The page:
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Playing catchup with Open Source – Microsoft gives out (more) free software to students

Microsoft gives students access to technical software at no charge to inspire success and make a difference

Or Microsoft is playing catchup with the open source community, and is trying to hook students onto their technology before they get accustomed to having alternatives. Either way, we get some professional grade software out of this. Score.

Microsoft DreamSpark download pack

The downloads are available from channel8.msdn.com, but you have to verify yourself (through Windows Live ID) as a University student in one of “supported” countries. Yes, that does include Canada. Alfred Thompson points out that availability to high schools is coming soon, and has more commentary on his blog.

So what’s in this pro-grade package?

  • Visual Studio 2008 Professional Edition — I suppose this would be a nice upgrade over the already free Visual Studio Express
  • Expression Studio — a package of web and media design tools. WYSIWYG editors, *yieks*
  • Windows Server, Standard Edition — well hey, it’s a fully licensed copy of Windows to run those virtualization images
  • Though my personal favourite is:

  • 12-month free membership in the XNA Creators Club — finally you can run your own code on your own Xbox 360 without having to pay for it… well… for a limited time.

Bottom line — I think this is simply too little, too late. This is nothing substantial or new. A lot of this software is already distributed through Universities via differently named channels (MSDN Academic Alliance). Still, I think this move can be interpreted as a sign of changing (changed?) trends, and Microsoft’s acknowledgment of the Open Source community’s involvement with students and developers. At Pro level. The best is yet to come.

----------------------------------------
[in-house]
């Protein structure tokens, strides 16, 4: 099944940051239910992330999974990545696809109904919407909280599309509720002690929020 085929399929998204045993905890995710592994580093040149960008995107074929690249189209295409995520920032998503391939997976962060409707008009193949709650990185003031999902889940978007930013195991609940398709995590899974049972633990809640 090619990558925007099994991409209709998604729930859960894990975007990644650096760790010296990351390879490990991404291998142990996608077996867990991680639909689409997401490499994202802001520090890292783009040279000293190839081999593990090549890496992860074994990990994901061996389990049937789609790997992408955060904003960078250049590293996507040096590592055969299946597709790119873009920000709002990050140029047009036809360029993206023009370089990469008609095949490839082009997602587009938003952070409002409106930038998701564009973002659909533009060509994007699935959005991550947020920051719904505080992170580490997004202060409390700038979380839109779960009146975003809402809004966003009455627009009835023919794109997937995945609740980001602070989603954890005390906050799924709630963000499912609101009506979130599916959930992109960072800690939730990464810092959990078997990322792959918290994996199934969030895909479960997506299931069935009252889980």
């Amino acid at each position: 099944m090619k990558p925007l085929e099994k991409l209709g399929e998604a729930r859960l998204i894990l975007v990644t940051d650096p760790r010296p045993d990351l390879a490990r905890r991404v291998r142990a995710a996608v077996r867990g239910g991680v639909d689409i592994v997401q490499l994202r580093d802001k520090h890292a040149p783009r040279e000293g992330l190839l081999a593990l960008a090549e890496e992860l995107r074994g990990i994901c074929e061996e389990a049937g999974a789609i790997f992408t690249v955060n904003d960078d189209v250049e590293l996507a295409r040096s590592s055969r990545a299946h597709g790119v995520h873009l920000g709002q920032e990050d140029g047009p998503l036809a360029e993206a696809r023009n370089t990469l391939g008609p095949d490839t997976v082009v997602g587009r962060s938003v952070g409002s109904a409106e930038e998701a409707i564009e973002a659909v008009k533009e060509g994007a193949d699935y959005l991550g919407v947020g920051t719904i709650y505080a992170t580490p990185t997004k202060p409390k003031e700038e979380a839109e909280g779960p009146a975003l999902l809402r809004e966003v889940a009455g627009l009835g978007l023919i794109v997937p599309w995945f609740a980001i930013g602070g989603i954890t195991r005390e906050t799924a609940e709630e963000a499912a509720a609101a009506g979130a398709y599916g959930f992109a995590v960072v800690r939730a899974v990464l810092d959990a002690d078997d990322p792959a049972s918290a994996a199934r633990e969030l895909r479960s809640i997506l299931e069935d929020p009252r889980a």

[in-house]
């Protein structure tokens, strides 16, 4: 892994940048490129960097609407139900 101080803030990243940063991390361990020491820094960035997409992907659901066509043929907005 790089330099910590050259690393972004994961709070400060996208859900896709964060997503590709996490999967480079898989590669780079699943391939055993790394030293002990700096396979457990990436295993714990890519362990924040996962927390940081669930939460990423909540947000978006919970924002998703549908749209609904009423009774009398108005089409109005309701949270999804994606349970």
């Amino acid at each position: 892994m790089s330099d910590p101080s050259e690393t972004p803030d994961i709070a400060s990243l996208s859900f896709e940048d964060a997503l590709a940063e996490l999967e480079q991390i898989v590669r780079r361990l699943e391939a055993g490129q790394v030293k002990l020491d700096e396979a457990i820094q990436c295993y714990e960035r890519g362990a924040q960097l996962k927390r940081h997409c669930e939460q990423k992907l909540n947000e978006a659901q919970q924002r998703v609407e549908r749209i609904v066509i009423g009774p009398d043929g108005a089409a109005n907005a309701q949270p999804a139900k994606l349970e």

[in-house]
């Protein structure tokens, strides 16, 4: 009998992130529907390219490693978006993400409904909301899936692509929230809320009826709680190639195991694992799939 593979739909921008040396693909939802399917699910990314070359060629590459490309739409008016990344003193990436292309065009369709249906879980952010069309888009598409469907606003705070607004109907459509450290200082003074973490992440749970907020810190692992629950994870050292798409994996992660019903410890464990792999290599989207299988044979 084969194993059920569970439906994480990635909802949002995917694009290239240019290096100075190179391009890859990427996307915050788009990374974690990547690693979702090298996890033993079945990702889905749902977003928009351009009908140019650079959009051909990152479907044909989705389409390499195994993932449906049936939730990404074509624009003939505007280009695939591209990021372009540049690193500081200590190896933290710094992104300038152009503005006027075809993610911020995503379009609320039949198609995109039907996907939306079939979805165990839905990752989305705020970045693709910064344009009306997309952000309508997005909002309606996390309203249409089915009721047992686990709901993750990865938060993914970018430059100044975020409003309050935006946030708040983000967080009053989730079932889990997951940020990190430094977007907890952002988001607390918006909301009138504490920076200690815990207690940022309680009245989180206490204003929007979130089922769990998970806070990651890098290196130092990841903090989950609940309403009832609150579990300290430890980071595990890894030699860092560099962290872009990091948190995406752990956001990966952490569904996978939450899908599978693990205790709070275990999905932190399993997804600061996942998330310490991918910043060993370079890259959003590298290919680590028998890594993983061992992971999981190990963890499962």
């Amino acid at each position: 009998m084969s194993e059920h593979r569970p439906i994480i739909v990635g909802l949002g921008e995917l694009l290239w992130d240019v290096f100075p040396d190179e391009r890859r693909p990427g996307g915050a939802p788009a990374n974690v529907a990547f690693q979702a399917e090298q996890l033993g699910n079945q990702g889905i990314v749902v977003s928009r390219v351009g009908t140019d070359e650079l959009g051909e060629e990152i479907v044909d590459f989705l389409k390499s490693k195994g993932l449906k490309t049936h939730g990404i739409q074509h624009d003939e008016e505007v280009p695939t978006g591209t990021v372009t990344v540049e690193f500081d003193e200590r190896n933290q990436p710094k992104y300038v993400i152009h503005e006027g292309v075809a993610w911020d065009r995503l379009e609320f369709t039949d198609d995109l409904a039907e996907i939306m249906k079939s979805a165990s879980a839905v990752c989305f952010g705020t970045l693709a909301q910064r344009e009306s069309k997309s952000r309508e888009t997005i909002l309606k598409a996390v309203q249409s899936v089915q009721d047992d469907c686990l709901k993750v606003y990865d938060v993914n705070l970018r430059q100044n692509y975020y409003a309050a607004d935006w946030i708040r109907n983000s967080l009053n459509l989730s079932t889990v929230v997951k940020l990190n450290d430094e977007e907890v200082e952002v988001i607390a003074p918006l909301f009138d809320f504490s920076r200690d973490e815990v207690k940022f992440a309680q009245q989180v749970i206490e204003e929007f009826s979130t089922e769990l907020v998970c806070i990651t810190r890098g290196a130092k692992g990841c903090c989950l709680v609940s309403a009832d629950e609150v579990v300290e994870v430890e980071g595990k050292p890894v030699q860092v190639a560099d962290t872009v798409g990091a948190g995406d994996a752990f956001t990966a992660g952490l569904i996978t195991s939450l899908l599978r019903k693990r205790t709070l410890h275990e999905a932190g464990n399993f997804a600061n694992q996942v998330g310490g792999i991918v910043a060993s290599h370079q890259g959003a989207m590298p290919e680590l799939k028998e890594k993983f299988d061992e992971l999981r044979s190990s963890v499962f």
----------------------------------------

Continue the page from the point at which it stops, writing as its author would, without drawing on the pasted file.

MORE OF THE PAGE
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Discussion

  1. Posted by Anthony Aziz | February 20, 2008, 9:02 am

    While I don’t think Microsoft will ever quiet beat out Open Source software, this certainly isn’t a bad thing! Considering that my school gives us licensed copies of Visual Studio 2005 (I assume only for the duration of school), having 2008 would be nice, along with these other software packages.

    And while it’s a pirate’s life for me (yarr), it’s always better to have completely free, legit software than those … backups.

    However, like I said, I don’t think Microsoft is doing anything here in trying to compete with Open Source. Freeness is only one benefit of open source. I doubt Microsoft Office or Visual Studio will ever be fully open sourced, and the benefits that come with that (great support for different features, for example – I don’t think word can open .odt or Word Perfect files by default, by Open Office sure as hell can, without that hefty price tag).

    Anyways, nothings wrong with free stuff, of course!

    Reply to comment

  2. Posted by Anthony Aziz | February 20, 2008, 9:10 am

    Also, I’d like to add that Canadian Students will need an ISIC card. I *think* you can get one free: http://www.isic.org/sisp/index.htm?fx=isic.offices&country.code=CA

    Reply to comment

  3. Posted by Getting Started with the XNA Creators Club | February 20, 2008, 11:55 am

    [...] Playing catchup with Open Source – Microsoft gives out (more) free software to students [...]